Like you, I felt a whiff of change in the air. There’s this new sense of entrepreneurship (largely born out of survival), a new sense of what it means to own a restaurant, to work in restaurants. In Philly, it looks like there’s a changing of the guard – young doe-eyed food entrepreneurs are rushing forward, trying to improve this place in any way they can, knowing full well that the food industry restoration will never be the same after COVID. What can I say ? In writing about this, I got carried away. Now I desperately want to be a part of it.
So I open a restaurant. He will be called Mish Mish. It will be in the Noord space in East Passyunk (1046 Tasker Street), and hopefully it will be open by the spring of next year. I’m terrified of course, but I couldn’t be more excited. Laugh at me as much as you want.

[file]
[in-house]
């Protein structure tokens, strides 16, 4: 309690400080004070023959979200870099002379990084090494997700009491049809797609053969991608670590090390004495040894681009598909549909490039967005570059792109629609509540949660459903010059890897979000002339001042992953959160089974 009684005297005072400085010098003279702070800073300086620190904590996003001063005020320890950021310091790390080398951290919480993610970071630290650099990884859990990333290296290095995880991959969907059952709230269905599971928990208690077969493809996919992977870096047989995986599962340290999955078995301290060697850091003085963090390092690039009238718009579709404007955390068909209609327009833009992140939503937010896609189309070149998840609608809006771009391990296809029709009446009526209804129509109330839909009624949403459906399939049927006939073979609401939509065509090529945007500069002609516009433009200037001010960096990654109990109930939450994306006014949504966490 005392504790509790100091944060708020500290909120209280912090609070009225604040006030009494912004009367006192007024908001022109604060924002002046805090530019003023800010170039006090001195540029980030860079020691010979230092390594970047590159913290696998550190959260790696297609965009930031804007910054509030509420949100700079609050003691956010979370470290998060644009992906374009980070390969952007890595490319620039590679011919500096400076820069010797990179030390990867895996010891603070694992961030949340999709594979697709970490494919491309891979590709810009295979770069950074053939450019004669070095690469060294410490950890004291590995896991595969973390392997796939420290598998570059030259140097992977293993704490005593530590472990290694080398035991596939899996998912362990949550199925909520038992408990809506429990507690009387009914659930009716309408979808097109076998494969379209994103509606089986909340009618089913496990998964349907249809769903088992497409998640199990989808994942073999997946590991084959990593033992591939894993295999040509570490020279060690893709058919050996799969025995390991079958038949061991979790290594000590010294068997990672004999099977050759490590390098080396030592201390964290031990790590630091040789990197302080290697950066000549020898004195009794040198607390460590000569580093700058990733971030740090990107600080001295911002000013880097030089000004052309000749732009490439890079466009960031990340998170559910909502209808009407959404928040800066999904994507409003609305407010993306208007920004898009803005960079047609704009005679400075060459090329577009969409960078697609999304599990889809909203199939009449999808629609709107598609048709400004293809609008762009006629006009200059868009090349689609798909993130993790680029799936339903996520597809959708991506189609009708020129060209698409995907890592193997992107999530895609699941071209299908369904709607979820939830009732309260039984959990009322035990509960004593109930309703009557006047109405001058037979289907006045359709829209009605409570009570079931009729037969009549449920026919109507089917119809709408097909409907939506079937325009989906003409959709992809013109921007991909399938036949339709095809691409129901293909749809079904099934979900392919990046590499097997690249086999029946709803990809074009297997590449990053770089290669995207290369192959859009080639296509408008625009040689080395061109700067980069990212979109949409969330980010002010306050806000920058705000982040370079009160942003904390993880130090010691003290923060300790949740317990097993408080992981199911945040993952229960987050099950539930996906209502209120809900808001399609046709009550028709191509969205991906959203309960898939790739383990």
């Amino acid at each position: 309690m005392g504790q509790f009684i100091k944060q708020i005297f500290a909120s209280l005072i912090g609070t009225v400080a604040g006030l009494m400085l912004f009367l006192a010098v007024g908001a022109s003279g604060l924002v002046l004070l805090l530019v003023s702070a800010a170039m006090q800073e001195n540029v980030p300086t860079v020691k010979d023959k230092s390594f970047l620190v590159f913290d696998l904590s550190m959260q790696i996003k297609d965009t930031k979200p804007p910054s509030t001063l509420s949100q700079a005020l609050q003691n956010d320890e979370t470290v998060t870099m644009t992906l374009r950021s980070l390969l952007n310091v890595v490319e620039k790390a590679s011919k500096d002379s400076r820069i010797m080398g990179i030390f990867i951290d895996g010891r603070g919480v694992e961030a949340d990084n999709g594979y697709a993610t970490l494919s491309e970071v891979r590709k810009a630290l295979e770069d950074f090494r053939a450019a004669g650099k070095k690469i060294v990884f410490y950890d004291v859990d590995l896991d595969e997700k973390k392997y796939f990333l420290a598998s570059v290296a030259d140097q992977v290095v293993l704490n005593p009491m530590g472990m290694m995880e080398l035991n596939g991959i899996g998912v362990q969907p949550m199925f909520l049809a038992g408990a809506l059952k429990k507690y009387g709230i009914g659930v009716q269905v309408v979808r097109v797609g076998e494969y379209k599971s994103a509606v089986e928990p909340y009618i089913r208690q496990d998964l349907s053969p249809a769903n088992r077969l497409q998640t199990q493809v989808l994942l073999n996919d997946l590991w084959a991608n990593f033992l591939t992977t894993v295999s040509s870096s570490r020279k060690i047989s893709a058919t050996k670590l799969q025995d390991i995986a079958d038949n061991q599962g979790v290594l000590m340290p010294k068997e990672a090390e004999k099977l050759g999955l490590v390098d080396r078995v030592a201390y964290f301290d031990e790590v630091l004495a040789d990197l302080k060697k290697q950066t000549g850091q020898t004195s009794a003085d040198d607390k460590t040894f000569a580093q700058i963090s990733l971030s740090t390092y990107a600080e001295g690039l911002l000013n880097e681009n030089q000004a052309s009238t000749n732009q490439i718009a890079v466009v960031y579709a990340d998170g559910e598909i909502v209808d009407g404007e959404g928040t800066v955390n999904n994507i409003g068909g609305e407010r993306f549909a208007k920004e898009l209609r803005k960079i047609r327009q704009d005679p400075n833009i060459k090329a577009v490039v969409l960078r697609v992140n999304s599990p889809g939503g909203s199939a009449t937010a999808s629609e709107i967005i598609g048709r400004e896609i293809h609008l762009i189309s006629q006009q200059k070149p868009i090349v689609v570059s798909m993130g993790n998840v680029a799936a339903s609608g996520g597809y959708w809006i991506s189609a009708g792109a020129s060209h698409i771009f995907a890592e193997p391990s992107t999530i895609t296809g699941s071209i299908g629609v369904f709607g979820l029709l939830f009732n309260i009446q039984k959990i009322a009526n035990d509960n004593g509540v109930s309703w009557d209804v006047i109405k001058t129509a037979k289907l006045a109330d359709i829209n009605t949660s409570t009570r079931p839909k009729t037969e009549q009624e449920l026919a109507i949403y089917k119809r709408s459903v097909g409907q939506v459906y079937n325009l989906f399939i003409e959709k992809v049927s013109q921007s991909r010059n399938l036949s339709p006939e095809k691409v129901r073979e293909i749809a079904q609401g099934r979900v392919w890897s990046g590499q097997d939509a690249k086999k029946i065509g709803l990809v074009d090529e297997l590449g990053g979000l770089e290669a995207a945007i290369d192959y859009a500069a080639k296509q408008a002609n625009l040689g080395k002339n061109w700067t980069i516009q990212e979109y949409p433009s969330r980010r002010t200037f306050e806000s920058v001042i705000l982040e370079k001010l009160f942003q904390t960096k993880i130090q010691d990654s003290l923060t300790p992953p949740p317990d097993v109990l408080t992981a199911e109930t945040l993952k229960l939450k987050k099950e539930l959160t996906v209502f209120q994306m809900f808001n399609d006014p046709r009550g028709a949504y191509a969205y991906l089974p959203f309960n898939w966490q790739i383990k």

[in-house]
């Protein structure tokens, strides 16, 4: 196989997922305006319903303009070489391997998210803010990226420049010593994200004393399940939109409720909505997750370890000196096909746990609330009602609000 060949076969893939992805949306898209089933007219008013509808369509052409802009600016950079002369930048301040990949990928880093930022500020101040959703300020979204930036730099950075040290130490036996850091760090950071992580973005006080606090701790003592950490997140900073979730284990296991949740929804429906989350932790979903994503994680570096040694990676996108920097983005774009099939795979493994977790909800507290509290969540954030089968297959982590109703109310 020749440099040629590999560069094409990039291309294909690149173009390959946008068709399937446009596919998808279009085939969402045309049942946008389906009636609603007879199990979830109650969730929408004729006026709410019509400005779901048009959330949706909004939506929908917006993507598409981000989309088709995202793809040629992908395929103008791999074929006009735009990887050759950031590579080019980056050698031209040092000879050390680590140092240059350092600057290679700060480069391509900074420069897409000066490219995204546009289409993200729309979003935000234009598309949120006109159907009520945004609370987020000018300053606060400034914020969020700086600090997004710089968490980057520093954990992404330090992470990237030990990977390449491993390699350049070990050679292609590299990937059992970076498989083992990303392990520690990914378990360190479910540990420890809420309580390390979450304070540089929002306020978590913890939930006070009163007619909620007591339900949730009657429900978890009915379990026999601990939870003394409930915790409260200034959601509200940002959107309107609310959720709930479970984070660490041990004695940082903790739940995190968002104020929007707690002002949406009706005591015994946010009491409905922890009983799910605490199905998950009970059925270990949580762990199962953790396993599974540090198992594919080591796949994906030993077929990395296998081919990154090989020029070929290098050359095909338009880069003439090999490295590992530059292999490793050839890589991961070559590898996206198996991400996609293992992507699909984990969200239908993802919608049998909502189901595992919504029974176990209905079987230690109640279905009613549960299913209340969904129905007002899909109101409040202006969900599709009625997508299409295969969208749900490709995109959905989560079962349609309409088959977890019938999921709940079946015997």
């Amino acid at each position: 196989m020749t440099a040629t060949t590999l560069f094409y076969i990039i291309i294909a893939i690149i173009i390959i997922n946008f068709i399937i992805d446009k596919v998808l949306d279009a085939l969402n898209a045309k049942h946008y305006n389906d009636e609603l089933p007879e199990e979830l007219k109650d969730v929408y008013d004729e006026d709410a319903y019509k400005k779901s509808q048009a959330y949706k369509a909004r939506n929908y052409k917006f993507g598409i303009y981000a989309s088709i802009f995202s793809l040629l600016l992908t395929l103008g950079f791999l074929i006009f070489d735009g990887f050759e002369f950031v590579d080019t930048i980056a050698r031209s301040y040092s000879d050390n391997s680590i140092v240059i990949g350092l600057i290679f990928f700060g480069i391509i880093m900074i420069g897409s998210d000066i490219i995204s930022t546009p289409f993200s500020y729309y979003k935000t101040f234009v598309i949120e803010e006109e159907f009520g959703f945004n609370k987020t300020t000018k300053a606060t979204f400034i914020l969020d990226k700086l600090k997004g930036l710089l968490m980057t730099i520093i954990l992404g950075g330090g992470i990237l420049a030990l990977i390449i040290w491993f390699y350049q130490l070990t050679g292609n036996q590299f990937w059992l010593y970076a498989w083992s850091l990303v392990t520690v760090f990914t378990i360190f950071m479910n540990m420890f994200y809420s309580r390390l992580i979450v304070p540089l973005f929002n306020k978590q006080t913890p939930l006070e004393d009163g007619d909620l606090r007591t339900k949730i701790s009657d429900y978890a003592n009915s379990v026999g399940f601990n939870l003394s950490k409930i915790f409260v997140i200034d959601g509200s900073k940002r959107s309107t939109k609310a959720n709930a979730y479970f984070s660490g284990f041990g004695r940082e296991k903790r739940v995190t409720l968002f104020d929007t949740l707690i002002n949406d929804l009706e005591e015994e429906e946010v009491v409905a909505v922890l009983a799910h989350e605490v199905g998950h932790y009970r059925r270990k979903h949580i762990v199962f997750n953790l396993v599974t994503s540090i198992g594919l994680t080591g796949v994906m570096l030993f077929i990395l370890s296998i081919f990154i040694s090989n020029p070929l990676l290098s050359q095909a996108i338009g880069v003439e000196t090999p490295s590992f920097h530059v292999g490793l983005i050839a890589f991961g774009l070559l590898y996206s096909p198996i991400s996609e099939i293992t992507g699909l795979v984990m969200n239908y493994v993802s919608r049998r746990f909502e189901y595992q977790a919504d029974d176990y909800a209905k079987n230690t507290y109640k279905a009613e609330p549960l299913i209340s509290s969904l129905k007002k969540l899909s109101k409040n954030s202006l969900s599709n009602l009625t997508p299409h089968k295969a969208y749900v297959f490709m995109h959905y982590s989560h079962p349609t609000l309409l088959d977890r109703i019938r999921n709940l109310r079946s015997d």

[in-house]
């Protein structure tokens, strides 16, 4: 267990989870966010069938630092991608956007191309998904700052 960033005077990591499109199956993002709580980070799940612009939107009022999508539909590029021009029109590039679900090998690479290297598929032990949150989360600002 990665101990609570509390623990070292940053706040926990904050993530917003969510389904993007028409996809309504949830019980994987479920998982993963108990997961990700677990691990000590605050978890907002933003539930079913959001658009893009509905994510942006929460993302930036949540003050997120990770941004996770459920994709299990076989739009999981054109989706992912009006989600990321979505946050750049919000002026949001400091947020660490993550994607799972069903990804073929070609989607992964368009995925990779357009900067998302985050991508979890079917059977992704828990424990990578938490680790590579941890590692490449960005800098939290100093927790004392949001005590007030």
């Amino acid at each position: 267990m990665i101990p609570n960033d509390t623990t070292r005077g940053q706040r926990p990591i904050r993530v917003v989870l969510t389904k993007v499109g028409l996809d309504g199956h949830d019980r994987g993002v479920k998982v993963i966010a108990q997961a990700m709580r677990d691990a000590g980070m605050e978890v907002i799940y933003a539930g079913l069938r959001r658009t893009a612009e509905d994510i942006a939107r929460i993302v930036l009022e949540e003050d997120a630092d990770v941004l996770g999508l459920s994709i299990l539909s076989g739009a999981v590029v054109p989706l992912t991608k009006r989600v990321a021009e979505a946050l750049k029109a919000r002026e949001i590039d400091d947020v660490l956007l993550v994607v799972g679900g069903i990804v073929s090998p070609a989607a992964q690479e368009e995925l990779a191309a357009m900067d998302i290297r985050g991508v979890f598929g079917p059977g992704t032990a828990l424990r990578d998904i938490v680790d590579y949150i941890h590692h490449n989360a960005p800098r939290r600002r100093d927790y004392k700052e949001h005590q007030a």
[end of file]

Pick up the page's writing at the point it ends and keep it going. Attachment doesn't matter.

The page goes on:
That said, there are a few things you should know to move forward:
1. I stay at Philly Mag until the end of the year. We will do our best to avoid any conflict of interest. Our annual issue of the 50 Best Restaurants will be out in January, and much of the work is already done, in most cases, by my colleagues Regan Stephens and Jason Sheehan. My restaurant will obviously not be open when the issue goes out, but we will, as always, be careful to be fair and to the point with our coverage while I take steps to get my seat off the ground. And you all know my story now, so you can decide for yourself if I hit the mark.
2. Obviously I can’t own a restaurant and stay here as a food editor, so guess what? We are looking for a new culinary editor. If you’re reading this, if you know your shit, it could be you. Email us at [email protected] for more information and stay tuned for the list.